I’ve never flown on a US Airways flight. It has been two years since I’ve stepped foot on American Airlines metal. Why, then, am I collecting miles on airlines that I never fly?
Well, a good Pointer, umm, makes it a point, to diversify their balances across multiple loyalty programs. I’m already directing my daily spending towards accumulation of the major points currencies. However, another element of my Pointing strategy is to participate in selected frequent flyer programs that align with my broader award redemption goals. For example, I’m a member of Lufthansa’s Miles & More program because I’ve developed a somewhat unhealthy fascination with the airline’s First Class service (oh, and the Rubber Duckies that are available in its First Class Terminal). Similarly, amassing American and US Airways miles provides me a way to access awards available through another one of the major airline alliances.
Most of my awards to date have been redeemed on such major Star Alliance carriers as United, Lufthansa and Thai Airways. However, both American and US Airways belong to the OneWorld alliance whose fellow members include such airlines as British Airways, Cathay Pacific, Japan Airlines and Qantas. In addition, the ongoing merger between American and US Airways has provided a window of opportunity to collect (and eventually combine) a lot of frequent flyer miles pretty quickly.
Citi Platinum Select / AAdvantage World MasterCard 50,000 Bonus Miles Offer
Currently, an offer for 30,000 American Airlines AAdvantage bonus miles (after making $1,000 in purchases within three months) is available through both the American Airlines and Citi websites for the Citi Platinum Select AAdvantage World MasterCard. However, a better bonus offer is out there! For example, my Partner F recently received a targeted credit card promotion in the mail from Citi that offers 50,000 AAdvantage bonus miles after spending $3,000 within the first three months of cardmembership. The same offer (along with the full terms and conditions) is available online at this link and a summary is listed below.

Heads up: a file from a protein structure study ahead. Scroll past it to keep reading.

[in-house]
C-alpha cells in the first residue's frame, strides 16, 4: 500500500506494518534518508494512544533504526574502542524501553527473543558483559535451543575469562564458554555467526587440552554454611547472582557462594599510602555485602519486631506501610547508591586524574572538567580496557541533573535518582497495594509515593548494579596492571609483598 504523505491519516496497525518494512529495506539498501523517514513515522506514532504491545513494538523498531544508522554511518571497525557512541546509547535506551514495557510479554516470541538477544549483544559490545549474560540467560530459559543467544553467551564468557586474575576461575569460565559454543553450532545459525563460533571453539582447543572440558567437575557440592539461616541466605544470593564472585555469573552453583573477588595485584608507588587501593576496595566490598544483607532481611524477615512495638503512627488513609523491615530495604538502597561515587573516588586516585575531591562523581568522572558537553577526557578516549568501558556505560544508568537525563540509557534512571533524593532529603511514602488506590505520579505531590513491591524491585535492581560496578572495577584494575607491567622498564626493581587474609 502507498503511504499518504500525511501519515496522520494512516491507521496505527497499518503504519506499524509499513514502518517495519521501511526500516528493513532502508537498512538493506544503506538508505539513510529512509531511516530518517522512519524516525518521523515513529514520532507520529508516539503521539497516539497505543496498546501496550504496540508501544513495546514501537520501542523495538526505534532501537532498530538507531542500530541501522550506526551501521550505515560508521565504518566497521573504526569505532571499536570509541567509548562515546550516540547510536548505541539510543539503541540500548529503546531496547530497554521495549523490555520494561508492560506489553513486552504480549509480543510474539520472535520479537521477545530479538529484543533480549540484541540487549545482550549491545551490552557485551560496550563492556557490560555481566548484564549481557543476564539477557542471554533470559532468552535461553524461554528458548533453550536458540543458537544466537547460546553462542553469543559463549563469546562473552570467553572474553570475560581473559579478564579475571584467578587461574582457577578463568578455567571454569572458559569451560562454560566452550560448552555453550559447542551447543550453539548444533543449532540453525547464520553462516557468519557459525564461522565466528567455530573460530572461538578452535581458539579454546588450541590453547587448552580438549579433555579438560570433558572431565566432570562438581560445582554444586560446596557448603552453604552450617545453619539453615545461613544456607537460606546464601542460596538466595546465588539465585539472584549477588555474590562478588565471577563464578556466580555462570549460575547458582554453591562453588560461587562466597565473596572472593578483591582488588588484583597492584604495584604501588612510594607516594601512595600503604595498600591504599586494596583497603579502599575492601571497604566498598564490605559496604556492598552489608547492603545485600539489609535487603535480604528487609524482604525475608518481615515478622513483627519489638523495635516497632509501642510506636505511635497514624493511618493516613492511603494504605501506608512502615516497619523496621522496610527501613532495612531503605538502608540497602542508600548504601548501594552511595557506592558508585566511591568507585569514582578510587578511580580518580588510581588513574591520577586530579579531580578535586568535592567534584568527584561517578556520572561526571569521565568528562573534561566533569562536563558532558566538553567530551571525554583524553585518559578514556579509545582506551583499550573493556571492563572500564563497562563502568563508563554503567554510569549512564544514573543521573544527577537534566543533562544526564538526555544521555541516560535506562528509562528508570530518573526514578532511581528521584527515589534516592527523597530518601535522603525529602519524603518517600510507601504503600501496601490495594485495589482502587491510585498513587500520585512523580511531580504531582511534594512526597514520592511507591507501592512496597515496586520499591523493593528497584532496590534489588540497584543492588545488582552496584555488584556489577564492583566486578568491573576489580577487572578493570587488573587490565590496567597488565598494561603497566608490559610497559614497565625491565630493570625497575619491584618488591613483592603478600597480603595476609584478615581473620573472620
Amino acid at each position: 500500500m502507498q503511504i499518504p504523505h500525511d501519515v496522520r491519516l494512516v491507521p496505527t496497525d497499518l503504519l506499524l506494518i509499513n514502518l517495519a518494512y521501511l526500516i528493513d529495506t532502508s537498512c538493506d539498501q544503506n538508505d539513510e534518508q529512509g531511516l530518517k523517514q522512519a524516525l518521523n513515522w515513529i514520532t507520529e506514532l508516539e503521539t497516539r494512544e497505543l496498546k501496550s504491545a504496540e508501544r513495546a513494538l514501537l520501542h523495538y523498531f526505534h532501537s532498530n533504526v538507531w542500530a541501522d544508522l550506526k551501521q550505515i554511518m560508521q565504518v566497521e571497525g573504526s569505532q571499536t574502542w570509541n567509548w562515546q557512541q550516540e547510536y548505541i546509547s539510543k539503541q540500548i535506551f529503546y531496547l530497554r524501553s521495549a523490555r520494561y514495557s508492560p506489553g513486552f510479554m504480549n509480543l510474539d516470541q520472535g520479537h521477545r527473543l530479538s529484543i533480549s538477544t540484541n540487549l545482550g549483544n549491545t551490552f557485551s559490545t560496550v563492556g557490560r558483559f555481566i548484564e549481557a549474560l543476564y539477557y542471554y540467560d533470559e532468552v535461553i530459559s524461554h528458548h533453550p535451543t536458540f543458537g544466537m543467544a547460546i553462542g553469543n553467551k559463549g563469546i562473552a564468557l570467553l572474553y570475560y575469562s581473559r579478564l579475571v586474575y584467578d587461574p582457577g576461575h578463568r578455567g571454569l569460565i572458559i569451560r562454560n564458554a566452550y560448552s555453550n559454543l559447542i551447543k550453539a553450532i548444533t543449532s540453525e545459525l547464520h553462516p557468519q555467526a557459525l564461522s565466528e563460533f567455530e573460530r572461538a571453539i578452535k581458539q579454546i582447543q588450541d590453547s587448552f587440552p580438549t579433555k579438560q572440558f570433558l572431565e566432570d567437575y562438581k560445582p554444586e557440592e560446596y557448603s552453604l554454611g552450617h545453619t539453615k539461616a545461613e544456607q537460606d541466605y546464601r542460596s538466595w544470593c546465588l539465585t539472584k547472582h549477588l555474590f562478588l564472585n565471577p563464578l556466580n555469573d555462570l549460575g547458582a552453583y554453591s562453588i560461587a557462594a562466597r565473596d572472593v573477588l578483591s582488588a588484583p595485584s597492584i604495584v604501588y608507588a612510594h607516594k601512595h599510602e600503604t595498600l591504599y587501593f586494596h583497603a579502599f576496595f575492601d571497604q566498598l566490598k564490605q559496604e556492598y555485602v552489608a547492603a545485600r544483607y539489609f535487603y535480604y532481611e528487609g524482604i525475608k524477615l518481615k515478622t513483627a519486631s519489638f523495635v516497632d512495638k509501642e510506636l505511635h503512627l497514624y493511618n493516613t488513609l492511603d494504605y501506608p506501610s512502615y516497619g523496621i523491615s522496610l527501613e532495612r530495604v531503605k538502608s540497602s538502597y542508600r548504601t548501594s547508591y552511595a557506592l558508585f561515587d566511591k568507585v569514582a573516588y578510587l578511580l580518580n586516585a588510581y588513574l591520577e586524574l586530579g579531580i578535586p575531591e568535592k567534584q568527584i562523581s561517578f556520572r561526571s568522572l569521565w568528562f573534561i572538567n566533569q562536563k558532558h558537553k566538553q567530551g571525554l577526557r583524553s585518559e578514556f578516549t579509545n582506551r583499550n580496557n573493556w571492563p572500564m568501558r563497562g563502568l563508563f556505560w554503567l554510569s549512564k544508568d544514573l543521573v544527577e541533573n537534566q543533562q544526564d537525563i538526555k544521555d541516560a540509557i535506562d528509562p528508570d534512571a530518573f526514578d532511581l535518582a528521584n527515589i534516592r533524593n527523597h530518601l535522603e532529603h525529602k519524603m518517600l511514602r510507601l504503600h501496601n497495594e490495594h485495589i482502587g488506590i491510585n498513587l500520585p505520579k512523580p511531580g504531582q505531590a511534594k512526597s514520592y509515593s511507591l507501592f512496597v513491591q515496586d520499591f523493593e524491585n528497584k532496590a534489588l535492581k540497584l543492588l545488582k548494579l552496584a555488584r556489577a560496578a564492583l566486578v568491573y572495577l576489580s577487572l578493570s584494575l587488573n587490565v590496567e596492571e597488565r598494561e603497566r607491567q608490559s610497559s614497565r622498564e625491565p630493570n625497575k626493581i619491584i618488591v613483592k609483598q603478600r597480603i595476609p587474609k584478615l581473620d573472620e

Both offers waive the $95 annual fee for the first year. You’ll just have to decide which of the spending requirements you’ll need to meet in order to receive the mileage bonus best aligns with your budget and purchasing patterns.
US Airways Premier World MasterCard 40,000 Bonus Miles Offer
Another Pointing opportunity is available by applying for the US Airways Premier World MasterCard issued by BarclayCard. This offer (along with full terms and conditions) may be found at this link and a summary is listed below.
Although the $89 annual fee is not waived for the first year, what makes this offer stand out is that you’ll receive your 40,000 bonus miles after only your first purchase.
Why Apply For Both Cards?
American Airlines and US Airways are in the process of merging. Both carriers have started to align the various elements of their frequent flyer programs. Although American’s AAdvantage program and US Airways’ Dividend Miles program are currently operating as separate entities, it’s now possible for you to redeem awards for travel across both carriers. In addition, the airlines are also members of the OneWorld alliance which further widens the award redemption possibilities. However, things start to get even more interesting once the two programs combine.